Former U.S. Senate Majority Leader George Mitchell acknowledges the current partisan nature of American politics, but he’s still optimistic for the future.
“I think there remains among most Americans of all political persuasions a fundamental commitment to the country itself as opposed to a political position or ideology,” Mitchell told a crowd Wednesday at the Dole Institute of Politics as he gave the 2012 Dole Lecture.
Mitchell, with his New England accent, weaved in stories about his career and said he was fortunate to see how the United States was the “land of opportunity.” As a teenage boy, he was generously given the chance to attend Bowdoin College in Maine even though his father had recently lost his job.
And as a federal judge after performing a naturalization ceremony, an Asian man reminded him: “Everybody has a chance in America.”
“That’s what has made this country great. The first true meritocracy in all of human history, the first human society in which we drew upon the talents of everybody in society,” said Mitchell, who served Maine as a Democrat in the Senate before retiring 1995.
Still, he said, the country faces political challenges. He said technology has allowed for gerrymandering in congressional districts almost down to the city block, which has decreased the number of competitive seats. It places more emphasis on primary elections giving “activists and ideologues” in both parties more influence.
“As a result, the candidates are driven more and more to the extremes,” he said.
He also blasted the recent Citizens United U.S. Supreme Court decision that has resulted in creation of super PACs and allowed unlimited campaign contributions — including from corporations. He said it has led to more negative political advertising.
“I think it’s getting worse and worse and worse. I don’t think it can be changed, except by the American people,” Mitchell said. “There’s going to be a time in the story of this country when a scandal will occur, and the people of this country will rise up.”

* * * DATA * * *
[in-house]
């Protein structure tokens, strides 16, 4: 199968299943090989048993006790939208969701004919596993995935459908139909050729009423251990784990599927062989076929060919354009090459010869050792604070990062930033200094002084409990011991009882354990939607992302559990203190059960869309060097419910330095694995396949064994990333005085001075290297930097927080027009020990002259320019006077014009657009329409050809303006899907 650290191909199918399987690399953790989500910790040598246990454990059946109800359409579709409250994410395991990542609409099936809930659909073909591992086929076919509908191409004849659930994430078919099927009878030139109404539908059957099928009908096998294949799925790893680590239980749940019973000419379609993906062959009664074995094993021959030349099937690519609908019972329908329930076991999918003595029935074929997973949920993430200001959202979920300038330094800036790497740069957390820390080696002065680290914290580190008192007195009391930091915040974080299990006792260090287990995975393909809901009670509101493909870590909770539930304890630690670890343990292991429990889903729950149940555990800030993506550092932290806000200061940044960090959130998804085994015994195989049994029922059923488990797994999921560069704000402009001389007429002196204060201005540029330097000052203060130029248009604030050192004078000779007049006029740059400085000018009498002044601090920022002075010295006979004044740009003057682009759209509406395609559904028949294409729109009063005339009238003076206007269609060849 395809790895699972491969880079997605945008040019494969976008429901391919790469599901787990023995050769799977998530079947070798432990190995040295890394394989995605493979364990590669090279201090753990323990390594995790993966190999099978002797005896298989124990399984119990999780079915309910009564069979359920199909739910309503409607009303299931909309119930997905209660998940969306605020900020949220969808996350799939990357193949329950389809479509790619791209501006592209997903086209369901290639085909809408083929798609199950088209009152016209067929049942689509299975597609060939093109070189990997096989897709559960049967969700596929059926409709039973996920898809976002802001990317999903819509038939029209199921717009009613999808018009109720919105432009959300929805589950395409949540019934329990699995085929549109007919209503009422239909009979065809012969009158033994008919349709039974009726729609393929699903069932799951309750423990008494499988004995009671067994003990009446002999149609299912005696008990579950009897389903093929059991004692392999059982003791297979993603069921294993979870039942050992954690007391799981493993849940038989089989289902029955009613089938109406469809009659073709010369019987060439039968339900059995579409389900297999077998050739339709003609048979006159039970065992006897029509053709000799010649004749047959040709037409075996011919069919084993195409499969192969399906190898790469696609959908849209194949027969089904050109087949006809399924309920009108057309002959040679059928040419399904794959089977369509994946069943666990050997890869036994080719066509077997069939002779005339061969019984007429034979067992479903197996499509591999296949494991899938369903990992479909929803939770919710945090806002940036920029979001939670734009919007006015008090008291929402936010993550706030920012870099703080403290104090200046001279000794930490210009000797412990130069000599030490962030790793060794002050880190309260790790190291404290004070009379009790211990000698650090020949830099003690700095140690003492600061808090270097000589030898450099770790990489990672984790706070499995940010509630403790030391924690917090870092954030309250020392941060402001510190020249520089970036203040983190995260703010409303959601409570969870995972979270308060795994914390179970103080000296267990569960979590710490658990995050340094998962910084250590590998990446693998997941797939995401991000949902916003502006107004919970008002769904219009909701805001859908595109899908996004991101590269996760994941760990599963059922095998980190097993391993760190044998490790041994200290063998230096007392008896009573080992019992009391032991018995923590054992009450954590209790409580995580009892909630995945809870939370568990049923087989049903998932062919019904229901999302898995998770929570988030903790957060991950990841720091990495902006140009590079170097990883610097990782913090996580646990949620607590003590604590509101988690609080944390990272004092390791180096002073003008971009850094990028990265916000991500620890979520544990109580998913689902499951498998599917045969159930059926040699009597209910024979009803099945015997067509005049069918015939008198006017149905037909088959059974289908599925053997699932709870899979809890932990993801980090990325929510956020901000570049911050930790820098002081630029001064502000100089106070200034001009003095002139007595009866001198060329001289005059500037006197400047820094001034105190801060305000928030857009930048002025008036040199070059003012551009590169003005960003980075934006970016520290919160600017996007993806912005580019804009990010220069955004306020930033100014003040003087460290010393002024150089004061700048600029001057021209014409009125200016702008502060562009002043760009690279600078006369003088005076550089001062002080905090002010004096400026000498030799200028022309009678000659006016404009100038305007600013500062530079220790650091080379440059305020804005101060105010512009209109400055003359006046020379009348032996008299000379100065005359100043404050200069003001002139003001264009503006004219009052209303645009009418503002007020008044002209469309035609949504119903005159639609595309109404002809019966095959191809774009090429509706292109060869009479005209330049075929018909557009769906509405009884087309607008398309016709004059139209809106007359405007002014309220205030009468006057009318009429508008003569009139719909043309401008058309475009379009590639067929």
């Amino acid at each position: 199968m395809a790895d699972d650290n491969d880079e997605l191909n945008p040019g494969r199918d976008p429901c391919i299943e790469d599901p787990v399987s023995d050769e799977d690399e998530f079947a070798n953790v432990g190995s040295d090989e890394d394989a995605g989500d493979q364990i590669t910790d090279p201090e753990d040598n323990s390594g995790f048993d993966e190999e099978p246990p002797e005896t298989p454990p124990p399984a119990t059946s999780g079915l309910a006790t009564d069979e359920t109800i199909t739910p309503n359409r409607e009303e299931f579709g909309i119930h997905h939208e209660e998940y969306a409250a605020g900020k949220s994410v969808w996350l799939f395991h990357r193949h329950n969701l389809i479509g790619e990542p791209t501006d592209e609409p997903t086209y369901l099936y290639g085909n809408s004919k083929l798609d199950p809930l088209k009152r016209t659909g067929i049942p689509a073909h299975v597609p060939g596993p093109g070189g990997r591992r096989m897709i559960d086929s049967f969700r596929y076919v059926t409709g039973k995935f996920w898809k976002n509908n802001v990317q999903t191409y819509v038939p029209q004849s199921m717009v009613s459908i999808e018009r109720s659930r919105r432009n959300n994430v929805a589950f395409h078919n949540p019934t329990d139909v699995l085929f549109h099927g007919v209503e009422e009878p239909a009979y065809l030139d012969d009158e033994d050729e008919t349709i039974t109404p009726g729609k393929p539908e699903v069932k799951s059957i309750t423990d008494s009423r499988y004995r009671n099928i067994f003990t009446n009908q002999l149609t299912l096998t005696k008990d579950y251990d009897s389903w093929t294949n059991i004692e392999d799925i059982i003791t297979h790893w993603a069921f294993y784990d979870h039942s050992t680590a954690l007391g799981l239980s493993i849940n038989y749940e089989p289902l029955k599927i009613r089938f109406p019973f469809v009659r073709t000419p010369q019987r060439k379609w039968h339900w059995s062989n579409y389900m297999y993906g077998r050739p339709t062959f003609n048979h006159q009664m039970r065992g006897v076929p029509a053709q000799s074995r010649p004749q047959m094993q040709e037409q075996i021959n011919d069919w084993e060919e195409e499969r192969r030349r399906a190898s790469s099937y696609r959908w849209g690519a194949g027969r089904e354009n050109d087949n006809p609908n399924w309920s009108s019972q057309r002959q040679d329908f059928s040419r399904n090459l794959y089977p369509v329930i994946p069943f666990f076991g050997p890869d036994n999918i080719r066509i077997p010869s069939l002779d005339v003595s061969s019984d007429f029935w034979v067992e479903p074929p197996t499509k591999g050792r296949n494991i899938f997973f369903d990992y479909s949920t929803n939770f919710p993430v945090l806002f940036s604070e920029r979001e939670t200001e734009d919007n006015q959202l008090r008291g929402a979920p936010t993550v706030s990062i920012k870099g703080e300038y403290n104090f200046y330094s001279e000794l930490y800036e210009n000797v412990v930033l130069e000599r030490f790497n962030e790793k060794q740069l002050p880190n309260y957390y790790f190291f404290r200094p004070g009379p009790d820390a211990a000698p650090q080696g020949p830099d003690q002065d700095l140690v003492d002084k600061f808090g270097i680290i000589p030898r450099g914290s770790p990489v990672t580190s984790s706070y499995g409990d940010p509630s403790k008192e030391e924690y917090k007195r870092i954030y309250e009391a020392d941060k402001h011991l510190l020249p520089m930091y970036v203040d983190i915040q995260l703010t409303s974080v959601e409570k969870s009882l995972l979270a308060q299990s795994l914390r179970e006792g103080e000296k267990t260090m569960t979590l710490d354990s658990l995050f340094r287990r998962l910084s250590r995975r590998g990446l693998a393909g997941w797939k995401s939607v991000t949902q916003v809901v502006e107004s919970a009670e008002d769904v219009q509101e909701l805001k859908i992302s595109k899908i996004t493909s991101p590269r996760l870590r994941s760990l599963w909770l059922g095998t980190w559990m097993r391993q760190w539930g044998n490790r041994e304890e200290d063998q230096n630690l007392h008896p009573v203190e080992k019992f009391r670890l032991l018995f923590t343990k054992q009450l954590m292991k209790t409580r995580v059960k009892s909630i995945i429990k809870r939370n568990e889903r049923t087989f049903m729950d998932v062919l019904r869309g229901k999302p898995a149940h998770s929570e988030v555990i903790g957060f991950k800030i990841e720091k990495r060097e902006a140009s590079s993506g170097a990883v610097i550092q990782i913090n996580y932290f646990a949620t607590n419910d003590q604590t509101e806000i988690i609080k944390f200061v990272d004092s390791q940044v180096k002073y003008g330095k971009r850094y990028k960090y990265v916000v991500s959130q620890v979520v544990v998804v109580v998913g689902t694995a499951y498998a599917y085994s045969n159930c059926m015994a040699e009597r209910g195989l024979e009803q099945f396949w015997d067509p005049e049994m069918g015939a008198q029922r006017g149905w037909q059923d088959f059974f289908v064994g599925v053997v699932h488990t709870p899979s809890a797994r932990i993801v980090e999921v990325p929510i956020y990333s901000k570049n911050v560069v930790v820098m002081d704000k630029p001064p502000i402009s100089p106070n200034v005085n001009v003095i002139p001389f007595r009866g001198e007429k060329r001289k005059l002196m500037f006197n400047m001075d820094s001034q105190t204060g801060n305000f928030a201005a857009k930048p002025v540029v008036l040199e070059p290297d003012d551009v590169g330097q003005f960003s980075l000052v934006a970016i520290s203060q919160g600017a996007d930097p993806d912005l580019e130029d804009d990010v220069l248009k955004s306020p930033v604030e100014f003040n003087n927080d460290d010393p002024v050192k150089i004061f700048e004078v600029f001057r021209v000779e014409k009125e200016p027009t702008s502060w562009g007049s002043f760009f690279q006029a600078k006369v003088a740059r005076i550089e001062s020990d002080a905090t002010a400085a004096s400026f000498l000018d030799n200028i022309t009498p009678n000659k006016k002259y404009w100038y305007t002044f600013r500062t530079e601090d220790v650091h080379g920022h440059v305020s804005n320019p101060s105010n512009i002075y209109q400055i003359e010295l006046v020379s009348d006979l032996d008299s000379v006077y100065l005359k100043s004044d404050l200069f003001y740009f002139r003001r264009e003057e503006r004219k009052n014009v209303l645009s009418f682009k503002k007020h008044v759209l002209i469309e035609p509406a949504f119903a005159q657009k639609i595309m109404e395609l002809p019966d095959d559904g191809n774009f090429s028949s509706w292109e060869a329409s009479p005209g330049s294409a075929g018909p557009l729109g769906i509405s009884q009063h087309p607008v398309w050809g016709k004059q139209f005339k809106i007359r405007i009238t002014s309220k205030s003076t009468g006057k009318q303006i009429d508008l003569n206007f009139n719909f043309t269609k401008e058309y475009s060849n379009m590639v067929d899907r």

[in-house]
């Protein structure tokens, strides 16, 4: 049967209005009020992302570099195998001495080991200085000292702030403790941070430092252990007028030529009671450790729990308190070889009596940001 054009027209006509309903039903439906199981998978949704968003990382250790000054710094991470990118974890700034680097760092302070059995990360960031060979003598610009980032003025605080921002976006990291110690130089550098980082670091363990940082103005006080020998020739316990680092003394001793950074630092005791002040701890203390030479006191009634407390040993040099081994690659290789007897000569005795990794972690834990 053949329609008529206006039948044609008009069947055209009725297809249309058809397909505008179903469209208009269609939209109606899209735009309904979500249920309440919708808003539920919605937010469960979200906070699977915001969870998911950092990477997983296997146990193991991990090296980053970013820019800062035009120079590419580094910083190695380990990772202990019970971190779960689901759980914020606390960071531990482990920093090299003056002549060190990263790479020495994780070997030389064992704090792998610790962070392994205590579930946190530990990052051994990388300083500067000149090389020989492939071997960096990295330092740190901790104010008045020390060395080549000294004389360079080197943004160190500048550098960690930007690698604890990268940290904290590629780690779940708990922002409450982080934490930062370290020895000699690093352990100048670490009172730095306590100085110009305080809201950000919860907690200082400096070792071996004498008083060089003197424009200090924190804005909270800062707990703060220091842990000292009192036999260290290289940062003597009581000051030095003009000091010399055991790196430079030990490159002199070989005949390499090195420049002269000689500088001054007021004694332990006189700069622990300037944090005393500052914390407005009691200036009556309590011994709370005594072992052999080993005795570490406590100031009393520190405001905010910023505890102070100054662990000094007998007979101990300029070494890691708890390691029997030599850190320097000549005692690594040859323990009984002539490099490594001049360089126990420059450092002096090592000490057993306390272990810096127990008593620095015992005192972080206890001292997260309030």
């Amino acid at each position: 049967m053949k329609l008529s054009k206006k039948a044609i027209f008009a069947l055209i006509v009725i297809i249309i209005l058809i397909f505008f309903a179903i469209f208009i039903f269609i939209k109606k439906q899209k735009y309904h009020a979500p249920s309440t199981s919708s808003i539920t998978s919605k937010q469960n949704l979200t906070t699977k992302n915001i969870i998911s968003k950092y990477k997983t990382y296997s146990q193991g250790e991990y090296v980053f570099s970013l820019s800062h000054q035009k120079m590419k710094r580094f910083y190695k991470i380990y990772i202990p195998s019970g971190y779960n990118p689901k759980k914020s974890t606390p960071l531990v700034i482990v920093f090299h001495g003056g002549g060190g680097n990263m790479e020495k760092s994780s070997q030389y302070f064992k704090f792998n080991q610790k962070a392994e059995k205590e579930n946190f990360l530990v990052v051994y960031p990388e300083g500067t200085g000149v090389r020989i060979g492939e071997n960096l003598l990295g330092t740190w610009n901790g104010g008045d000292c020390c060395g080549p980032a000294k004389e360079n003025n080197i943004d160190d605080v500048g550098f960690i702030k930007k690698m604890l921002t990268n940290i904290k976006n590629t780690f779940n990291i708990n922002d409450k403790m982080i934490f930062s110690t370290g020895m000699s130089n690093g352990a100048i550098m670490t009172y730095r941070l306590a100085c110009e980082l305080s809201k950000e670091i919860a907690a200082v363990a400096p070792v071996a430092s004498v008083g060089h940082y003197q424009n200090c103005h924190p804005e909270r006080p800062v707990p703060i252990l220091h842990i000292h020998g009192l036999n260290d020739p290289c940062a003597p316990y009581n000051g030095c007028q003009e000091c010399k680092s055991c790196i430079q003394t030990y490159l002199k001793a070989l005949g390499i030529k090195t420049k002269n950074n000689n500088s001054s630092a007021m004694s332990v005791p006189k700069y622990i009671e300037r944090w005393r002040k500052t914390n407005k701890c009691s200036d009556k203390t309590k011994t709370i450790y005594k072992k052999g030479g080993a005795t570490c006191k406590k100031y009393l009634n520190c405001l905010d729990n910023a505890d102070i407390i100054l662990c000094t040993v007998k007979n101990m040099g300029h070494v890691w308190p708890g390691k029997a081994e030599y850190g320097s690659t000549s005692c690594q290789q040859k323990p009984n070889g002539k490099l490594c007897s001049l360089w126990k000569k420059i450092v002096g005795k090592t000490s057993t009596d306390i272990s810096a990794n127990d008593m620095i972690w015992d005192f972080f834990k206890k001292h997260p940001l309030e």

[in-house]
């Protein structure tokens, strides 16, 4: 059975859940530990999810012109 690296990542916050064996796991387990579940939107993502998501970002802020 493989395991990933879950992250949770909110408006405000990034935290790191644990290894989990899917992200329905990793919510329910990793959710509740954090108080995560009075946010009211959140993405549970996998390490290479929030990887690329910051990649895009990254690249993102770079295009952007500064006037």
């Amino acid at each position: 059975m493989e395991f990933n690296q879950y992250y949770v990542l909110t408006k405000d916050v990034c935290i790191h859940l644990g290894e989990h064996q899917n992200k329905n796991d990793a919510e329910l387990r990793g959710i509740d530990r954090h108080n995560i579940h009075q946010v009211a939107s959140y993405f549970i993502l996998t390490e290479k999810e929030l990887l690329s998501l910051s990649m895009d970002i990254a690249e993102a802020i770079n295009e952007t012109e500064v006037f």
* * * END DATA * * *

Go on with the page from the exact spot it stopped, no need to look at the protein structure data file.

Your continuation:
Mitchell said even though Bob Dole was his Republican counterpart as a leader in the Senate, the two had a cordial and effective relationship.
“He could figure out in his own way where you might be able to find common ground there,” he said, “where the difficulties were, where the pitfalls were, and avoid them.”
Mitchell talked about his difficult roles as an envoy in the Northern Ireland peace process and Israeli-Palestinian conflict, adding he hoped a successful resolution could come soon for Israel, the Palestinians and other Arab states in the region.
“They would be far better off if there were an Israeli-Palestinian agreement and Israeli and Arab full recognition of each other to enable them to organize in a united way against a threat that Iran poses to the region,” he said.
Mitchell said America in the future should use military force in foreign countries only for protection and after “very careful” consideration. He also said the U.S. should be supportive in encouraging other countries to transition to democracy without operating “from the premise that we can ultimately direct the outcome in other counties.”
“No one should ever forget that the United States was a great nation long before it was a great military or economic power,” he said. “The United States became a great nation when the Declaration of Independence was issued and the Constitution was adopted because they set forth a series of principles, which have guided us.”